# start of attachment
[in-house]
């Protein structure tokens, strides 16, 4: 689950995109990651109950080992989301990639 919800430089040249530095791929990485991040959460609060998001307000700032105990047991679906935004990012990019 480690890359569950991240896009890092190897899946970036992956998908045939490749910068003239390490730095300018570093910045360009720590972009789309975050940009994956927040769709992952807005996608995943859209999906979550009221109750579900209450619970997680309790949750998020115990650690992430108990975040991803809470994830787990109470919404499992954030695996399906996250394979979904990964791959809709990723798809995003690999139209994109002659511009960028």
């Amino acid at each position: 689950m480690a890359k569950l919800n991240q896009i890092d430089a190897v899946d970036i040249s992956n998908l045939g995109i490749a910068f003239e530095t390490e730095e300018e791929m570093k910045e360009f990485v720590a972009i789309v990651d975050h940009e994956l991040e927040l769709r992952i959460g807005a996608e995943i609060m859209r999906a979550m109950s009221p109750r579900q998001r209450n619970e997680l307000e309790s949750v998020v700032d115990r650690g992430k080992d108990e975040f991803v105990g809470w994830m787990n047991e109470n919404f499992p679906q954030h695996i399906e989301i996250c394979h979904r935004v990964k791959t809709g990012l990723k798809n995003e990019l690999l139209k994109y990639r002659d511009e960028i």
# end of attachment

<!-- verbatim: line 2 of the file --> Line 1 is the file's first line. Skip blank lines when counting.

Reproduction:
């Protein structure tokens, strides 16, 4: 689950995109990651109950080992989301990639 919800430089040249530095791929990485991040959460609060998001307000700032105990047991679906935004990012990019 480690890359569950991240896009890092190897899946970036992956998908045939490749910068003239390490730095300018570093910045360009720590972009789309975050940009994956927040769709992952807005996608995943859209999906979550009221109750579900209450619970997680309790949750998020115990650690992430108990975040991803809470994830787990109470919404499992954030695996399906996250394979979904990964791959809709990723798809995003690999139209994109002659511009960028």